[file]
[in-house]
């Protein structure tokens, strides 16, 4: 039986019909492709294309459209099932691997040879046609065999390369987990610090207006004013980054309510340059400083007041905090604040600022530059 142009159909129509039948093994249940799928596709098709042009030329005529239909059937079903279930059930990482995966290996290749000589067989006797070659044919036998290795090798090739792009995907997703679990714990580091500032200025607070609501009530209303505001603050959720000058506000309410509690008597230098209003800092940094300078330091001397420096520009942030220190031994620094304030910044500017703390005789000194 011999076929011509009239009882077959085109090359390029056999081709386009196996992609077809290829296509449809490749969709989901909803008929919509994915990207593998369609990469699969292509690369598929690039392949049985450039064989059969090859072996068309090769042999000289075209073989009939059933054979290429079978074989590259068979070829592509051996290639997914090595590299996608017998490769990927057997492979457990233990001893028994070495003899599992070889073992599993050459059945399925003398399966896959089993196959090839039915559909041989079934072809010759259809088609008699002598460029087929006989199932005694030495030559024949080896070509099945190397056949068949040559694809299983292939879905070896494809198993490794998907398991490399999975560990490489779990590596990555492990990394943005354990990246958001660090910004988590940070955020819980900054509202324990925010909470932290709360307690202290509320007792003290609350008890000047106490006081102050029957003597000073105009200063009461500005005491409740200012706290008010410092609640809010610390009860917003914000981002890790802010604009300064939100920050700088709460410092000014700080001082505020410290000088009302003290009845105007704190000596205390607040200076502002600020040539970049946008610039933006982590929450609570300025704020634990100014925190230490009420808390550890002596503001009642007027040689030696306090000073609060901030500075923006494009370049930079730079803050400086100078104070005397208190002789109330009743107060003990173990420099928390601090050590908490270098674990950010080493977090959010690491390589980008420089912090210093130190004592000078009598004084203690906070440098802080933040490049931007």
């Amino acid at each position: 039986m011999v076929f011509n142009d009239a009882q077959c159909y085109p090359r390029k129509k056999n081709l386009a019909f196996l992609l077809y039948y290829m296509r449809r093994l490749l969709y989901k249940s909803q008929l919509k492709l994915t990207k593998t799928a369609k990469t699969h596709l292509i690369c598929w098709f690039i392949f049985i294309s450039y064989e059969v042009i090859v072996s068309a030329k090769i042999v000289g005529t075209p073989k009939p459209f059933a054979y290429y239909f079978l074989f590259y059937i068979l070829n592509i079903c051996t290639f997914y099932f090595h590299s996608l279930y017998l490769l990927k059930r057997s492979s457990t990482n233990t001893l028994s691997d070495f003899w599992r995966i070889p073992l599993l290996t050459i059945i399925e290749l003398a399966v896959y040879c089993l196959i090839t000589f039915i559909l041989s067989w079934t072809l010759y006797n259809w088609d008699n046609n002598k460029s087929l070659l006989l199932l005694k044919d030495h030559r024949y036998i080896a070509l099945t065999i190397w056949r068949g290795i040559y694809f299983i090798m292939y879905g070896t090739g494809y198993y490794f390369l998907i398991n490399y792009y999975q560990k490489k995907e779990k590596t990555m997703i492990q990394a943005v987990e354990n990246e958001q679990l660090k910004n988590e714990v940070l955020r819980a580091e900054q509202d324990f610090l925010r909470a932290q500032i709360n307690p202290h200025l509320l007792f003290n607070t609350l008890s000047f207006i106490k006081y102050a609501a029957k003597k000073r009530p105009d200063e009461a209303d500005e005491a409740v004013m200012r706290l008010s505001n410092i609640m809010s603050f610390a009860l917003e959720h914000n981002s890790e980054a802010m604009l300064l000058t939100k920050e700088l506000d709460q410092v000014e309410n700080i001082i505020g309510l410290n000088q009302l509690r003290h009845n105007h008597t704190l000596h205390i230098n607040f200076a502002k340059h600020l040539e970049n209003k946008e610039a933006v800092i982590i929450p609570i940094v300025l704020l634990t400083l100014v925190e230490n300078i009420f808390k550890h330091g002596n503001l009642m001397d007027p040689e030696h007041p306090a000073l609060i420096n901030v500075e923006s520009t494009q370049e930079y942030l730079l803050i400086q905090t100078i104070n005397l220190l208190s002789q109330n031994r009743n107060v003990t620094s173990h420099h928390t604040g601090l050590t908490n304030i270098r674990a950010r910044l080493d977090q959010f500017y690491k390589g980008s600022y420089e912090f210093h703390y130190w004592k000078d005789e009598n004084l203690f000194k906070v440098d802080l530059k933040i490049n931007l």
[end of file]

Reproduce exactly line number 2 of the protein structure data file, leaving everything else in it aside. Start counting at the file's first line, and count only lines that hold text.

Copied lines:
């Protein structure tokens, strides 16, 4: 039986019909492709294309459209099932691997040879046609065999390369987990610090207006004013980054309510340059400083007041905090604040600022530059 142009159909129509039948093994249940799928596709098709042009030329005529239909059937079903279930059930990482995966290996290749000589067989006797070659044919036998290795090798090739792009995907997703679990714990580091500032200025607070609501009530209303505001603050959720000058506000309410509690008597230098209003800092940094300078330091001397420096520009942030220190031994620094304030910044500017703390005789000194 011999076929011509009239009882077959085109090359390029056999081709386009196996992609077809290829296509449809490749969709989901909803008929919509994915990207593998369609990469699969292509690369598929690039392949049985450039064989059969090859072996068309090769042999000289075209073989009939059933054979290429079978074989590259068979070829592509051996290639997914090595590299996608017998490769990927057997492979457990233990001893028994070495003899599992070889073992599993050459059945399925003398399966896959089993196959090839039915559909041989079934072809010759259809088609008699002598460029087929006989199932005694030495030559024949080896070509099945190397056949068949040559694809299983292939879905070896494809198993490794998907398991490399999975560990490489779990590596990555492990990394943005354990990246958001660090910004988590940070955020819980900054509202324990925010909470932290709360307690202290509320007792003290609350008890000047106490006081102050029957003597000073105009200063009461500005005491409740200012706290008010410092609640809010610390009860917003914000981002890790802010604009300064939100920050700088709460410092000014700080001082505020410290000088009302003290009845105007704190000596205390607040200076502002600020040539970049946008610039933006982590929450609570300025704020634990100014925190230490009420808390550890002596503001009642007027040689030696306090000073609060901030500075923006494009370049930079730079803050400086100078104070005397208190002789109330009743107060003990173990420099928390601090050590908490270098674990950010080493977090959010690491390589980008420089912090210093130190004592000078009598004084203690906070440098802080933040490049931007």